|Main ingredients||carrots, butter, sugar, eggs, spices|
Carrot pudding is a dish traditional to a wide range of cultures around the world. It can be served either as a savoury pudding (as an accompaniment to a regular meal) or as a sweet dessert.
An English recipe, published in 1591, describes "pudding in a Carret [sic] root" that is essentially a stuffed carrot with meat, shortening, cream, eggs, raisins, sweetener (dates and sugar), spices (clove and mace), scraped carrot, and breadcrumbs. In The Oxford Companion to Food, writer Alan Davidson believes that carrots were used in Europe to make sweet cakes. These were a predecessor to the carrot cake. Carrot pudding has been served in Ireland since at least the 18th century. It was also served in the United States as long ago as 1876. Because sweeteners were rationed during the Second World War, carrot pudding was seen as an alternative in the UK. Later on, carrot cake was seen as a 'health food'.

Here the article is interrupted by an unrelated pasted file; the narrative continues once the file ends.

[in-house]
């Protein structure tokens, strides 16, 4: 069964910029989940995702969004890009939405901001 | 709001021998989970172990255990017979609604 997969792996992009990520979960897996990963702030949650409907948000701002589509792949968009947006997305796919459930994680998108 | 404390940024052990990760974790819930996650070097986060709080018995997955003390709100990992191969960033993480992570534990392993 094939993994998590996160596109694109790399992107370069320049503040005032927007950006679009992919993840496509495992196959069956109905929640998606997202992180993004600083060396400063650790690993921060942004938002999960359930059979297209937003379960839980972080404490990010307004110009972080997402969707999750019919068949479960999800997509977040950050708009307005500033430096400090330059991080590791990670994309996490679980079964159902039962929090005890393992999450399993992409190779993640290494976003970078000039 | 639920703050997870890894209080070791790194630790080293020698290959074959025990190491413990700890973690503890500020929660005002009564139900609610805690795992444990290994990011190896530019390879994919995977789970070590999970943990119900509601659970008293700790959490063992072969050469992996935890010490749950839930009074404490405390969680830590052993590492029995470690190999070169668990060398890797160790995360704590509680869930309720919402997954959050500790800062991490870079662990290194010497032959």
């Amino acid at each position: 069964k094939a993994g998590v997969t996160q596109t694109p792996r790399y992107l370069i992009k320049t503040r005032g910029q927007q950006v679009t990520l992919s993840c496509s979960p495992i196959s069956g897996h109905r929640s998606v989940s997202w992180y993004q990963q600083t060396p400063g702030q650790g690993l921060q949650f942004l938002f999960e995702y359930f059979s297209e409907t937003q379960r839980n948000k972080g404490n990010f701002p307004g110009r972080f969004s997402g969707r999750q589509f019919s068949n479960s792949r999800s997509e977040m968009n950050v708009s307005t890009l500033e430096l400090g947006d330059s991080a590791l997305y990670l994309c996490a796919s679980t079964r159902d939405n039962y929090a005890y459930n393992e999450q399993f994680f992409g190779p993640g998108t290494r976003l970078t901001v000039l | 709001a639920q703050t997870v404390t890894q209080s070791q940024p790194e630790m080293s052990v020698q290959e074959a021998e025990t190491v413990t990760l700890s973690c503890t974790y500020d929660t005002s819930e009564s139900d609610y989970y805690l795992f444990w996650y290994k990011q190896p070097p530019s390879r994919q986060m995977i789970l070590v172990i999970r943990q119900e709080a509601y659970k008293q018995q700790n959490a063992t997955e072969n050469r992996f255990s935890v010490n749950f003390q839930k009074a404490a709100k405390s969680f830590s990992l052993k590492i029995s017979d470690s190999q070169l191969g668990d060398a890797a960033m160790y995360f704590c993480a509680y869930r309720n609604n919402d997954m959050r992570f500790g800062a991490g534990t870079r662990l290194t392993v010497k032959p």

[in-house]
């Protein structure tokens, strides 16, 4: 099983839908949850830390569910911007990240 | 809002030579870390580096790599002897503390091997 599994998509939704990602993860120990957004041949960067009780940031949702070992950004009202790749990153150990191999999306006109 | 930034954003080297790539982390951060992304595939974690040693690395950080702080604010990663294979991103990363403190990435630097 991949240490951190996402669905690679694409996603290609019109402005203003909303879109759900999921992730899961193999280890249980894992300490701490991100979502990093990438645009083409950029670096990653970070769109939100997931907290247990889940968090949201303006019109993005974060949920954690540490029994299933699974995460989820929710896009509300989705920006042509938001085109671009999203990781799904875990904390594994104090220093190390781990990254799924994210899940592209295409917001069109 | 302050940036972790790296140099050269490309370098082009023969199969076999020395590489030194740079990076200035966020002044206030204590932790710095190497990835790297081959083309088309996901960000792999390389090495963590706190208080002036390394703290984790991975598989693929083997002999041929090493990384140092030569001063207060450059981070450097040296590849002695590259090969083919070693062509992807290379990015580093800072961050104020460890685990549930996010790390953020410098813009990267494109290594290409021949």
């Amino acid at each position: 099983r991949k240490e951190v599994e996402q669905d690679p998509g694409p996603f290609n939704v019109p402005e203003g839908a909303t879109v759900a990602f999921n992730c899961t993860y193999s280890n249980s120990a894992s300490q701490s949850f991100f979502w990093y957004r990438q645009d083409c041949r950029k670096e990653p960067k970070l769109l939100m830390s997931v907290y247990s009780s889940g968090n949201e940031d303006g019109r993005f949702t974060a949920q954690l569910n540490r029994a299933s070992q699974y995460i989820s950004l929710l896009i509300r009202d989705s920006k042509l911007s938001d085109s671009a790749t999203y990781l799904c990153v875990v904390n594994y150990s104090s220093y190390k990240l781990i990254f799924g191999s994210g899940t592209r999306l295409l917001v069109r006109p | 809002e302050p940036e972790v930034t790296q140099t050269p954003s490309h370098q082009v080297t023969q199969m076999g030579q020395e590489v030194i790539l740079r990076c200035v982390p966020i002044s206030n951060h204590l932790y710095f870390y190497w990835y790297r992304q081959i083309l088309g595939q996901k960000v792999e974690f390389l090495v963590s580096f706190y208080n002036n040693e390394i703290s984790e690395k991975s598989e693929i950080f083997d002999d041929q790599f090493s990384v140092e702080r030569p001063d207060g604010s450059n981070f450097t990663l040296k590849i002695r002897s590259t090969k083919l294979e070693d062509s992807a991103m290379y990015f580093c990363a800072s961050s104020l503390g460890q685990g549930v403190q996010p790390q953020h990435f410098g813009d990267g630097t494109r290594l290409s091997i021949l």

A sweet dessert pudding associated mainly with the state of Punjab, India is called gajar ka halwa, carrot halwa, or Punjab gajrela.